Iva move that feed pan behind the water tank out of sight!!

I stop moving around tack in cart and just breathe softly.

64, 63, 62,

Time on rider 72!

Whew!

All that happened in 3 minutes.

Our out time would be 3:55. That meant just over 2 hours to do 12 miles.


Khaleesi looked great for just having done 38 tough miles. I knew she could do the last 12 but I was skeptical [honestly doubtful is more accurate] if we could make the time to get a completion.

There was one consideration that gave a glimmer of hope: the official finish line was a half mile out of camp. We were told at the ride meeting that only the top 10 would have someone there with official times. The rest would ride into camp and they were able to offer a 20 minute extension to make up for the walk back to camp. So technically I had a few extra minutes to work with.

Still, I knew it was a reach. I asked what Iva thought since she was part of my team that day.

I could quit now with a strong 38 mile training ride toward the Ride Between the Rivers 50 in August. In a sense this was an investment- money in the bank.

Yet 38 miles is also much closer to 50 than we’d been since October. If I didn’t try now I may not know where her fitness and conditioning is.

I wanted to see if she had 50 in her. I believed she did.

On the other hand- If I continued, as she would be getting tired, it was more likely she could hurt herself in the muck- and injury would set us back significantly.

Was I feeding my ego or making a calculated choice? What did Iva think- honestly.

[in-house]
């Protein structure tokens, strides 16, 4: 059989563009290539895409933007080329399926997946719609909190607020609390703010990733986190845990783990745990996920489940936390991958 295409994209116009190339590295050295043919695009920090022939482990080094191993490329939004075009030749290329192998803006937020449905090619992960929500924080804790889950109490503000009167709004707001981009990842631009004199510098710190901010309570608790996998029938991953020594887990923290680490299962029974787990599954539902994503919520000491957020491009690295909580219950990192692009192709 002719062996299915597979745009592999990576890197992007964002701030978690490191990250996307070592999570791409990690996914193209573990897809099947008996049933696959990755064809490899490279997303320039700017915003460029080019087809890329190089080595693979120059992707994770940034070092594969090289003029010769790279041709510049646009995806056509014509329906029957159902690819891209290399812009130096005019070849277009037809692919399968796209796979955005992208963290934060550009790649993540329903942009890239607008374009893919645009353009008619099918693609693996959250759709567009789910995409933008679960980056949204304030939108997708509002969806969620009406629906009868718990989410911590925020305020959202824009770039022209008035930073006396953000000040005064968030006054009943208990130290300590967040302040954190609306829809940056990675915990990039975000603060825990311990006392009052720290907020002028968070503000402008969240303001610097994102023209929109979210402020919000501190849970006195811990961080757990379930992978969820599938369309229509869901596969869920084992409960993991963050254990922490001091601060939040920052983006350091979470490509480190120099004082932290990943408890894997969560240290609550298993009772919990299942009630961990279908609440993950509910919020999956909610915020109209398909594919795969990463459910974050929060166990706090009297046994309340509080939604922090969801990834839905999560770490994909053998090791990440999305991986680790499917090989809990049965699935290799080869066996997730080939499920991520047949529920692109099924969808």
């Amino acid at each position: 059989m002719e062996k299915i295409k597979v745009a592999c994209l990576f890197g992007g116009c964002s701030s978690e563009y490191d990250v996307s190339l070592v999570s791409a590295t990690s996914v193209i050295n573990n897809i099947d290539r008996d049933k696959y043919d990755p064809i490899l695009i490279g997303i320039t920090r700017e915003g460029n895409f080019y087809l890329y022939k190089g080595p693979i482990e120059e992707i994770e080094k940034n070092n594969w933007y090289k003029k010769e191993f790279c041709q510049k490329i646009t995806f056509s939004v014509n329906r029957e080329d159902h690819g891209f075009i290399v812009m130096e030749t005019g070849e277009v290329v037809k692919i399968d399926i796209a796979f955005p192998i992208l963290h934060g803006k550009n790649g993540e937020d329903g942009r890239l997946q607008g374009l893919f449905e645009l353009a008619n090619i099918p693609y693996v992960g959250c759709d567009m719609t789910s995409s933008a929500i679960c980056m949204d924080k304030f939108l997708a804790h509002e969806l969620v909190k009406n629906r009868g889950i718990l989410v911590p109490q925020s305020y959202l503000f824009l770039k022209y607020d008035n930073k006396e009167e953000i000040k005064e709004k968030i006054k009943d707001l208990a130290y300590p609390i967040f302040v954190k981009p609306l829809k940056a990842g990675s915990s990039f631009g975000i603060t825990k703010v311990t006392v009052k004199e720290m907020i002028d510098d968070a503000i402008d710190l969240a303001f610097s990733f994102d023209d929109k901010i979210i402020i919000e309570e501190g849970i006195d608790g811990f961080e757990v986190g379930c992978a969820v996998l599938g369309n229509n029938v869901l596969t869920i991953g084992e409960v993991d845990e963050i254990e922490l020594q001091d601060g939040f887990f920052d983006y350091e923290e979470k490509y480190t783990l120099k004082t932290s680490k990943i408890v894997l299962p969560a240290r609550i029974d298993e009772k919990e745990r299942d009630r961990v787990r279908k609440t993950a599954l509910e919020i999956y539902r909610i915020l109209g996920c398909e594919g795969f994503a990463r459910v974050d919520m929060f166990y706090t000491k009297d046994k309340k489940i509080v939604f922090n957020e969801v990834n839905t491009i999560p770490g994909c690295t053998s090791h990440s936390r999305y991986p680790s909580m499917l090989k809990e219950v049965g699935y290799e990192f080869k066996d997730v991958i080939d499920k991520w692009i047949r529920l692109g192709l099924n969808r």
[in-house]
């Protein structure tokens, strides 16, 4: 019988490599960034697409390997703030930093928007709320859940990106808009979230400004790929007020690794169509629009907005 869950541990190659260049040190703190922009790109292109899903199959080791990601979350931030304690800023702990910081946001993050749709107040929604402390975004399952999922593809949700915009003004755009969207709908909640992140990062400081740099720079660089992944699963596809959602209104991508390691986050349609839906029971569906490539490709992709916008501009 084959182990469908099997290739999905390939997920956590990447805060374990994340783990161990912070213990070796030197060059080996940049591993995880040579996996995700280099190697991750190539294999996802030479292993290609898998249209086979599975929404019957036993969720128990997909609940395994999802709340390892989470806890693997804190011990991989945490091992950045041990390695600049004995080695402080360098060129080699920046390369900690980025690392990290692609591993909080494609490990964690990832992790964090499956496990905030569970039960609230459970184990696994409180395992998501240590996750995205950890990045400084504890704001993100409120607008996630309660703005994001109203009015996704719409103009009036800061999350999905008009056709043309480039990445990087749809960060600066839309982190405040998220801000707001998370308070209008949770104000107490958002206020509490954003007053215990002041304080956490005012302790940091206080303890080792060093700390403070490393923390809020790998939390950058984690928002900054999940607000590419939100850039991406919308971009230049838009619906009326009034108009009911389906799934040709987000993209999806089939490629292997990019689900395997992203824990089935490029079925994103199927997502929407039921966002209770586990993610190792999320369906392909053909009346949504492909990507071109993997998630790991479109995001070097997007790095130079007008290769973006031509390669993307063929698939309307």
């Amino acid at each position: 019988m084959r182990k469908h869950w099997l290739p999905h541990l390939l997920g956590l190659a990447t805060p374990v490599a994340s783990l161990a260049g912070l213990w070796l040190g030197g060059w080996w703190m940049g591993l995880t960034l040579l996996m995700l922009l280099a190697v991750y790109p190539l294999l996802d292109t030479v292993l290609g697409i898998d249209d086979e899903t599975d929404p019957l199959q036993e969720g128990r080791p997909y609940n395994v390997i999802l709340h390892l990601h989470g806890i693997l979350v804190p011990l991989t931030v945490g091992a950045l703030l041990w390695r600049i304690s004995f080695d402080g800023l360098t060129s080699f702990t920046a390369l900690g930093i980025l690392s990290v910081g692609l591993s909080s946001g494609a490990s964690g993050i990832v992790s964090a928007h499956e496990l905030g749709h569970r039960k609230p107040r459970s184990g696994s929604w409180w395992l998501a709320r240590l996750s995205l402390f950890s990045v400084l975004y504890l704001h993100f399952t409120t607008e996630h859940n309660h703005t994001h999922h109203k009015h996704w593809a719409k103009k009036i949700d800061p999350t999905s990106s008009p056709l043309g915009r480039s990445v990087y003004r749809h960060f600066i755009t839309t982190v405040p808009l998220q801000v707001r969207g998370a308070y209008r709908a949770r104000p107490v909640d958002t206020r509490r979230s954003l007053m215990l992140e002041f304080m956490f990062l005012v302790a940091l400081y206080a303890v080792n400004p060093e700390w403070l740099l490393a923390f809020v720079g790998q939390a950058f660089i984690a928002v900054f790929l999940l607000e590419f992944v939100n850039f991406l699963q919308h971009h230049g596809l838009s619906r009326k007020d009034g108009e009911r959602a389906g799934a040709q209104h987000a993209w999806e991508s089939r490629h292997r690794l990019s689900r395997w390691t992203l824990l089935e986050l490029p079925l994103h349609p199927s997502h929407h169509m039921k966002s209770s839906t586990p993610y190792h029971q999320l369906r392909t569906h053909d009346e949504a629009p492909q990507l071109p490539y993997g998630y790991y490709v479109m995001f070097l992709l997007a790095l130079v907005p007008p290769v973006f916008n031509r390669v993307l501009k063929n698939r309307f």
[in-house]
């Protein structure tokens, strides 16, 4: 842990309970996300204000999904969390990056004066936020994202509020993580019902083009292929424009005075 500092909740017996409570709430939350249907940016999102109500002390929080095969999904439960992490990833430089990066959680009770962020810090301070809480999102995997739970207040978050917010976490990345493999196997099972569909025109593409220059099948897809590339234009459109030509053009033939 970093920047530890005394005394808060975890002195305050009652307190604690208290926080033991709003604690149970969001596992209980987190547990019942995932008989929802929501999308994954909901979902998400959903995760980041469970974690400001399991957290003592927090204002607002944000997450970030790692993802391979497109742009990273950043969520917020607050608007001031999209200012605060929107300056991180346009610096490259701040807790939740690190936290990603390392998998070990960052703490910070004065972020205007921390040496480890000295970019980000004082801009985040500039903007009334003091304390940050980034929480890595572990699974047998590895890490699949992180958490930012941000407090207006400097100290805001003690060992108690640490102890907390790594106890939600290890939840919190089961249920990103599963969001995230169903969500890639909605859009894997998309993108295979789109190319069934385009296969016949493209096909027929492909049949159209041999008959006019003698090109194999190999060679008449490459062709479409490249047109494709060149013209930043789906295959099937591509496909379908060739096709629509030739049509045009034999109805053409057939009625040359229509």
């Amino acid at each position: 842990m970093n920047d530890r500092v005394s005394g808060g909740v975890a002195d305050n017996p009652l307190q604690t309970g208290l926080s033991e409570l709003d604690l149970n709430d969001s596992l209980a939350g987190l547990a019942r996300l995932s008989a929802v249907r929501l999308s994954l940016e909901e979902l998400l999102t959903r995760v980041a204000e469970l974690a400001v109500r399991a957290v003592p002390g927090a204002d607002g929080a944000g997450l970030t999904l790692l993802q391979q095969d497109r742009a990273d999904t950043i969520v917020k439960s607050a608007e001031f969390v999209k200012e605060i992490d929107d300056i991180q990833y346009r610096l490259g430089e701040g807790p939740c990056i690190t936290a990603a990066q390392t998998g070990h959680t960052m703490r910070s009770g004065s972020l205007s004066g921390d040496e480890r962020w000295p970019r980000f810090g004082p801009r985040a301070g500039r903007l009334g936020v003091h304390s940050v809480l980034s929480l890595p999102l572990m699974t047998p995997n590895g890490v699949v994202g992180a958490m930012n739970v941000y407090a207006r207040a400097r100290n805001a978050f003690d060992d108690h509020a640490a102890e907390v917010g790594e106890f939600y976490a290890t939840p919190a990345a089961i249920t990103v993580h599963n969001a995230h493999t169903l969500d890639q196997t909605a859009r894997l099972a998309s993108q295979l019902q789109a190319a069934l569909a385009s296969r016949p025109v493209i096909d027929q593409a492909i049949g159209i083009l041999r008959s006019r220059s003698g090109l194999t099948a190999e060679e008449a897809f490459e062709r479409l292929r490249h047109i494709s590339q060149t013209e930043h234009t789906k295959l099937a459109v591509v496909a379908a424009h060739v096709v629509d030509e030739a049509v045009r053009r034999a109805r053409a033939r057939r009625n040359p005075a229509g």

She watched us come and go all day and saw K looking strong and happy, eating and drinking and said she thought we should try.

We may or may not finish in time, but Iva said she believed that Khaleesi had it in her. And we should give it the chance.

The alarm sounded on my phone at the time I needed to saddle or quit.

I agreed with Iva and began to put the saddle on.

Khaleesi wasn’t so sure but she didn’t protest. She knew she was good to go, she just wondered why on earth we’d want to go for yet another ride when the grass, hay and snacks in camp were so good?

As I rode past the skeptical out timer and called my number I said: well we’ve got two hours left, and we’re going to do something with them.

I did need my crop stick momentarily to convince her to hit the trail but once she left camp she picked up more energy and life than I’d seen all day!

This was where the magic happened – at least for a while. She came alive and climbed that hill out of camp like she had a mission. Miles 38-45 were my favorite all day. It was late afternoon and the light was pretty, the trails had been drying out all day and were already less murky than at 6am, and my horse felt strong.

Every chance she would trot on and almost the entire last ‘yellow’ loop was comprised of sections of the blue and pink trails we’d already seen- somehow familiar trails are a comfort.

We crossed paths with riders coming in to finish and they all encouraged us to ride on and get it done. For the first couple of miles I wondered if we might pull out a miracle.

Then the back side of the mountain came and the continuous rolling ups and downs began. The hills were short but steep and I felt it began to take a toll on her stride. She had been a little tight in her hind at both checks – not serious but present. I knew she was beginning to short stride and so at the top of a very steep hill I got off and walked her down it watching her move. She slid a little (mud) and worked her way and I knew she had burned up some strength in the burst of energy and I needed to help her now by just slowing down but keeping her moving.